Provision of clean drinking water and sanitation facilities are important for any society in India these are available to a very small fraction of our population (p.30). Absence of sanitary facilities forces people to defecate and urinate in the open and thus pollute the soil and air with harmful microorganisms. However, to provide water-borne sewerage or even septic tanks, as is done in some cities, is an expensive and a difficult proposition. The untreated or partially treated sewage is often dumped in the seas and rivers making them highly polluted.

In 1970, Dr. Pathak came up with his simple design of Sulabh Shauchalaya (latrines-pour-flush toilet with twin leach pit). The latrine consists of a squatting plate or a pan with a steep bottom and side slopes and a gas-trap with a 20 mm water-seal. The water-seal checks the escape of foul gases and microbes into the atmosphere from the leach pits. About 1.5 to 2 litres of water are sufficient to flush the excreta into the leach pits through pipes or covered drains. One pit is used at a time and both pits are covered by air-tight covers. The gases disperse and the liquid infiltrates into the soil through holes in the pit lining. When one pit is full, excreta are directed to the second pit. In about 18 months, the contents of the filled up pit get digested into manure and are safe for handling. Now, the pit is emptied and can be used again after the second pit is full. thus the two pits are used alternatively and continuously.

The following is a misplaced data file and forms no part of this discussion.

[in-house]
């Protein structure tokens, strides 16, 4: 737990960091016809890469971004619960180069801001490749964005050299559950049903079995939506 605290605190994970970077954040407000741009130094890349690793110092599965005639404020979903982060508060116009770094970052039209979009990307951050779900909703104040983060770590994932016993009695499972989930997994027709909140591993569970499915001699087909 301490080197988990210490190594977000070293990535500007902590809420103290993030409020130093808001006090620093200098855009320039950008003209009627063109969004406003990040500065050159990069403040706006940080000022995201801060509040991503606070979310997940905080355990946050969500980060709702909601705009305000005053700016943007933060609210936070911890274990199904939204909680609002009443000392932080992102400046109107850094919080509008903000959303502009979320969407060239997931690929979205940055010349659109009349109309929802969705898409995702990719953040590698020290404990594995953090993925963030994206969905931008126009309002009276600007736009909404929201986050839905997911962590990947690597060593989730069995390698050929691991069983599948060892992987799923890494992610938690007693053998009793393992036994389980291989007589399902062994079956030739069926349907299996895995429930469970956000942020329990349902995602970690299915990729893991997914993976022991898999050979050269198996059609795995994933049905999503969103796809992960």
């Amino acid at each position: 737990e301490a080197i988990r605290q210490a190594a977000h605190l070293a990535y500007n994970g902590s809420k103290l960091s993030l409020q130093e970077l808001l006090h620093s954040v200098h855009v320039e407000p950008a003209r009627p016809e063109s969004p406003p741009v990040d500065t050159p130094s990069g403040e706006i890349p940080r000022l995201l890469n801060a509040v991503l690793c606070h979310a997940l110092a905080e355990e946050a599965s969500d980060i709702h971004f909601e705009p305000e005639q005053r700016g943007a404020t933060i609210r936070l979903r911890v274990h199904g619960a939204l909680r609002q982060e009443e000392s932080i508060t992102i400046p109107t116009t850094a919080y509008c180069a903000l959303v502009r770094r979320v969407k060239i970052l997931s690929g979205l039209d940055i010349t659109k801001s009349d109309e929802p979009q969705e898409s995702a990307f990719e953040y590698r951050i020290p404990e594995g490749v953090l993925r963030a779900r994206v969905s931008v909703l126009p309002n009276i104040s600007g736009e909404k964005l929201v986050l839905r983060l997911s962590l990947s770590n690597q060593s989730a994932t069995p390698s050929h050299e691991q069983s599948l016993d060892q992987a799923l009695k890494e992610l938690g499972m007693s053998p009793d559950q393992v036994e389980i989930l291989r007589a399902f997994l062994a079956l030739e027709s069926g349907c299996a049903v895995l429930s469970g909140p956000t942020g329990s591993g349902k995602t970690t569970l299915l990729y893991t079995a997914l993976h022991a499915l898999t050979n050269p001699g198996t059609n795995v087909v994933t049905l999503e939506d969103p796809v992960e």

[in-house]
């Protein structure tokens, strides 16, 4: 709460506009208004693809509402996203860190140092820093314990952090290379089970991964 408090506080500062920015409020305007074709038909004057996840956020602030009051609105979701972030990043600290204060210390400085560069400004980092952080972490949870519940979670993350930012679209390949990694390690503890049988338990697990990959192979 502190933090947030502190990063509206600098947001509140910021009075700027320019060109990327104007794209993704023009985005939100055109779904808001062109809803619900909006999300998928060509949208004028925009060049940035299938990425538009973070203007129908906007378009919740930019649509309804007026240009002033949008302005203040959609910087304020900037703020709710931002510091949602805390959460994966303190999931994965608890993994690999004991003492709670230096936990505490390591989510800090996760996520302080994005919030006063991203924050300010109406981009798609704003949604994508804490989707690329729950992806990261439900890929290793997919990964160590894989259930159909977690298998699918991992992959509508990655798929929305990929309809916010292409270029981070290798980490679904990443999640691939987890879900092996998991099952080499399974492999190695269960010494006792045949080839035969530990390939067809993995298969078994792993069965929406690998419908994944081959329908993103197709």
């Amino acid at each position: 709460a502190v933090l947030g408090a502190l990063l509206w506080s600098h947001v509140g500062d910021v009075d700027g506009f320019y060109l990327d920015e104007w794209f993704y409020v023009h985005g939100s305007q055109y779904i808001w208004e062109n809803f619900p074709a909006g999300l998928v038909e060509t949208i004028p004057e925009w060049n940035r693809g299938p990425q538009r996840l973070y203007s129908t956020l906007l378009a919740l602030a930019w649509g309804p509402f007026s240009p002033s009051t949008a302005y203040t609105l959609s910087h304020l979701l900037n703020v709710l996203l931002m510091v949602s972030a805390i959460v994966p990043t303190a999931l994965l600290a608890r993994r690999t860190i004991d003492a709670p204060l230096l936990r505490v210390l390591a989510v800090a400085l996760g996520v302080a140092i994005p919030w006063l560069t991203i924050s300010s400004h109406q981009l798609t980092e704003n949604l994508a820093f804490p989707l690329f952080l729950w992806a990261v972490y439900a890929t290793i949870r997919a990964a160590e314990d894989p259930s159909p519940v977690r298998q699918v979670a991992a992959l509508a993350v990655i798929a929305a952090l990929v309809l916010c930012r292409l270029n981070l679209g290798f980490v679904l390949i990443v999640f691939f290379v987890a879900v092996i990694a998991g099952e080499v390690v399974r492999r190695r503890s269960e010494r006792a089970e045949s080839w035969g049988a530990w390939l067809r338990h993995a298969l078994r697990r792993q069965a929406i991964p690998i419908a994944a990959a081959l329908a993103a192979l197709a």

The advantages of Sulabh Shauchalaya are many: they are hygienically and technologically appropriate, low cost and easy to construct with locally available materials; the design and specifications can be modified to suit the needs and the paying capacity of the users; there is no different physical, geological and hydrogeological conditions and do not pollute surface or ground water, if proper precautions are taken in construction; their maintenance is simple and does not require the services of a scavenger or large volumes of water; fertilizer is made available; there is high potential for upgradation as it can even be connected to sewers when sewerage is introduced in the area; a low-volume flushing cistern can also be attached and the whole set-up needs very little space.